Russia’s Far East ministry to get powers over Arctic policy
The new ministry will coordinate the country’s expanding development of regional infrastructure and industry.
“New ports and new energy capacities are being built, and of course also new sites for comfortable living, as well as a number of more undertakings,” Prime Minister Dmitry Medvedev underlined in his meeting with Vladimir Putin on Friday.
But until now there has been no unified government structure that could coordinate these activities, Medvedev made clear to the president.
That is now changing.
The government will not establish a separate ministry of the Arctic, but will incorporate Arctic issues in the existing Ministry of the Far East.
“This is indeed a very important initiative, after all the Arctic has the most important resource potential in the country”, the Prime Minister underlined.
According to Medvedev, the establishment of a separate ministry of the Arctic would be too costly both in terms of financial and administrative resources. And Arctic issues are in many terms related with Far Eastern development, he argues.
“In essence, these are often inter-related issues; for example the development of Yakutia or Chukotka – this is also the development of the Arctic Zone.”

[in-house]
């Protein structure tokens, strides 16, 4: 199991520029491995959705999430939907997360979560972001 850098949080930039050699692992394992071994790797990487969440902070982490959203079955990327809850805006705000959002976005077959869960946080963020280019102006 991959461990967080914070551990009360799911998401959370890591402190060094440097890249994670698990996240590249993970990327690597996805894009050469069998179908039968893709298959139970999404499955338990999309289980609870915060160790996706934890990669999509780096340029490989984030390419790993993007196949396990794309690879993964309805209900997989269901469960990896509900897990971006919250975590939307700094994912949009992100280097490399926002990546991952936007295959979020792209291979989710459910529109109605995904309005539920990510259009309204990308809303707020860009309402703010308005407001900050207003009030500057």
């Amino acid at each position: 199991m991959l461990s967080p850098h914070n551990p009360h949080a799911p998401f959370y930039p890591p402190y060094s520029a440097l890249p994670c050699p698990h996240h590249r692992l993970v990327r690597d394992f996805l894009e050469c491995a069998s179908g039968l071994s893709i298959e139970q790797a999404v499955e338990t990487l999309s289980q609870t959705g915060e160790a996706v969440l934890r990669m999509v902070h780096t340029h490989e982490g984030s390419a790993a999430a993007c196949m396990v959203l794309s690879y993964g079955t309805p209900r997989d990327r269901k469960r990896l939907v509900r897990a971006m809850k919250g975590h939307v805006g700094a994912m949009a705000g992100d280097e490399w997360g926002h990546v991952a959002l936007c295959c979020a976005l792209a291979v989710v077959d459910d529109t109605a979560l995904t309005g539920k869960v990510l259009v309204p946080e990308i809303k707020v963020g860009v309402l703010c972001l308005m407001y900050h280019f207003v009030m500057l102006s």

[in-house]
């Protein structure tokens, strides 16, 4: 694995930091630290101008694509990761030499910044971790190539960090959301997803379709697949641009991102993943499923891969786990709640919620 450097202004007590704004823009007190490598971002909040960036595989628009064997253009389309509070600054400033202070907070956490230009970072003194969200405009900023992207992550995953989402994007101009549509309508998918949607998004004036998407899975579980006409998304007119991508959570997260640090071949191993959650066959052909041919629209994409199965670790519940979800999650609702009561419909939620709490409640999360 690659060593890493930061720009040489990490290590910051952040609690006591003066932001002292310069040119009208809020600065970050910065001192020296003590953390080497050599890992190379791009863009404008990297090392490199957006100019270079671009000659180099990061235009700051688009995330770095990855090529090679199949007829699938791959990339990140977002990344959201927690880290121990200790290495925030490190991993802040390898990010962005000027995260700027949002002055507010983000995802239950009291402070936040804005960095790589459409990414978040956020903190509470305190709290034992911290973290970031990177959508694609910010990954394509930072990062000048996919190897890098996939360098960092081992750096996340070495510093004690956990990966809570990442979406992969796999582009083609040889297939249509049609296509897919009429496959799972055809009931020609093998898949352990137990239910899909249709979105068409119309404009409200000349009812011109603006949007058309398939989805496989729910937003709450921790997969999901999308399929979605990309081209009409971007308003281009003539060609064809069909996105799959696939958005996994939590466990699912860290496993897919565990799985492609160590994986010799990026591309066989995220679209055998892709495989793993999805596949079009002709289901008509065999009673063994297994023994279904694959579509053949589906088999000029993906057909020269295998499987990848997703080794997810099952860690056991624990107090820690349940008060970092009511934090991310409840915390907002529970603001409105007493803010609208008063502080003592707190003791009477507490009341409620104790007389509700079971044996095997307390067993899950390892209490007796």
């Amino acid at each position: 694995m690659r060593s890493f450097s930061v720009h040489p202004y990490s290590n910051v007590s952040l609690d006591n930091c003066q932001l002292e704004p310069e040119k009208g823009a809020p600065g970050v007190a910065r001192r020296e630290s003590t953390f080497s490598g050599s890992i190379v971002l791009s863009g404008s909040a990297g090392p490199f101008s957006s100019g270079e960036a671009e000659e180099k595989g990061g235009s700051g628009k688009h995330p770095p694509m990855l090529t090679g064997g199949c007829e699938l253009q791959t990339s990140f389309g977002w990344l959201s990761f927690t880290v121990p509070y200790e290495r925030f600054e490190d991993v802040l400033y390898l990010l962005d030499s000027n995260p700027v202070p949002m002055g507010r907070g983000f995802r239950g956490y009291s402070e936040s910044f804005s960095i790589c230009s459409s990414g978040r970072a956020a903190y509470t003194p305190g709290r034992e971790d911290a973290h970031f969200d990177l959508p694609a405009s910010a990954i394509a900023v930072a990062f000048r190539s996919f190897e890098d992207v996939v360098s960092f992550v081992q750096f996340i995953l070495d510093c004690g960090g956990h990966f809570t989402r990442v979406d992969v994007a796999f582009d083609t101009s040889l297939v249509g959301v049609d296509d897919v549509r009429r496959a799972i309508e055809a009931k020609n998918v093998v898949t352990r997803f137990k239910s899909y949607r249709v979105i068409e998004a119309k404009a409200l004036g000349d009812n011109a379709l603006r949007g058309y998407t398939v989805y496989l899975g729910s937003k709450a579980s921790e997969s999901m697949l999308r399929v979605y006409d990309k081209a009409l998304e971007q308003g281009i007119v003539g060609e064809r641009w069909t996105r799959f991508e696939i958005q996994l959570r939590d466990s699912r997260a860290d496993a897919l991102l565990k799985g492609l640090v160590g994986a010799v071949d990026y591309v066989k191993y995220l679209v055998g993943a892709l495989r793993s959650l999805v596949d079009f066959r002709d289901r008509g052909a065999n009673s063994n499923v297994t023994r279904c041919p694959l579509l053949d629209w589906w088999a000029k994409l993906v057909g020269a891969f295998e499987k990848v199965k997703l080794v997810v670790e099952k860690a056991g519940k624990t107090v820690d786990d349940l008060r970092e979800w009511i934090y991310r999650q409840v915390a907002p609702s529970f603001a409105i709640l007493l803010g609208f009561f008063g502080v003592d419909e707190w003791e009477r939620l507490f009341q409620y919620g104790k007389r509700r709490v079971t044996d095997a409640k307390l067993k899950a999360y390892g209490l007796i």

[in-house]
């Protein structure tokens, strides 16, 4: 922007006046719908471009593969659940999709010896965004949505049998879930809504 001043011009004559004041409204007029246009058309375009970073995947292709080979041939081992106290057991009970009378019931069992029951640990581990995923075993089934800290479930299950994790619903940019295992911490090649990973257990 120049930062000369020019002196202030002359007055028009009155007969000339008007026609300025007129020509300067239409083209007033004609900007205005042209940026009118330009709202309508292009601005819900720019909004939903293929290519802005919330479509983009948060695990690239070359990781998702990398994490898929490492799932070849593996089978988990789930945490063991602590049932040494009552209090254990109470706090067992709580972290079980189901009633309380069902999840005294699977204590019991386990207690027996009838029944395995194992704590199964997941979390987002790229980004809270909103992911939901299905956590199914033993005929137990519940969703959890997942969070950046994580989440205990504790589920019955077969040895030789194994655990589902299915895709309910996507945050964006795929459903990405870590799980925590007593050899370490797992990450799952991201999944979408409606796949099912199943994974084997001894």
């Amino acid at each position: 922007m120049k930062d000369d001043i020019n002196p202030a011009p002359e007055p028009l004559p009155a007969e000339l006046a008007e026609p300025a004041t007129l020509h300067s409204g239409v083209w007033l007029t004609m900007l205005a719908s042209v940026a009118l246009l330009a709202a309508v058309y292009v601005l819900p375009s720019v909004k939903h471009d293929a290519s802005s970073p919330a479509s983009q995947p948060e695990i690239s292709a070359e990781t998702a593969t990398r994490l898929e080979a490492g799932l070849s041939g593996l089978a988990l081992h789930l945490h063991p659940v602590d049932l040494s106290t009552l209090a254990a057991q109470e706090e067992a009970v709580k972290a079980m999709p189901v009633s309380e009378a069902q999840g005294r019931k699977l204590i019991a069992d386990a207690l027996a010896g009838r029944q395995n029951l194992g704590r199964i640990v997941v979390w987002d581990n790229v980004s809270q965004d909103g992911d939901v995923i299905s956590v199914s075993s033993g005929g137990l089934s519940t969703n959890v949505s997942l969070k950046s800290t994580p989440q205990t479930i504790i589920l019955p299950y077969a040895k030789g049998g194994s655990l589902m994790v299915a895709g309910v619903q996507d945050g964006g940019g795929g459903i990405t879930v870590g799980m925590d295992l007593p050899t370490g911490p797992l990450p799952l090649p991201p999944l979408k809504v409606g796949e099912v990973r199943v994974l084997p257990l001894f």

The Ministry of the Far East is today headed by Aleksandr Kozlov. It is expected that the expanded ministry will include a deputy minister on Arctic affairs.
The management of Russian Arctic policies from before includes the national Arctic Commission, a body established in October 2018. The Commission is headed by First Deputy Prime Minister Yury Trutnev.
Trutnev is also top responsible for government affairs in the Far East.
“I expect all regional authorities, government agencies and ministries to understand their responsibilities for issues related to Arctic development, Trutnev made clear as he opened the first Commission meeting, on 4th October 2018 (in Russian).
Included in the enhanced Russian management system on the Arctic is also the new role of state nuclear power company Rosatom. A new law adopted this year gives Rosatom key responsibilities over shipping and port development along the Northern Sea Route.
Related stories from around the North:
Canada: Canada ill-prepared for Arctic shipping boom, G7 sustainability summit hears, Eye on the Arctic
Finland: Finland chooses Kirkenes in Norway for new Arctic railway terminal, The Independent Barents Observer
Norway: LNG tankers queueing up for reloading in Norwegian Arctic, The Independent Barents Observer
Russia: Northern Sea Route: officials worry Putin’s ambitions are unrealistic, The Independent Barents Observer
Sweden: Sweden reluctantly greenlights construction of Nord Stream 2 gas pipeline, Radio Sweden
United States: World maritime body approves first Arctic ship routing measures, Radio Canada International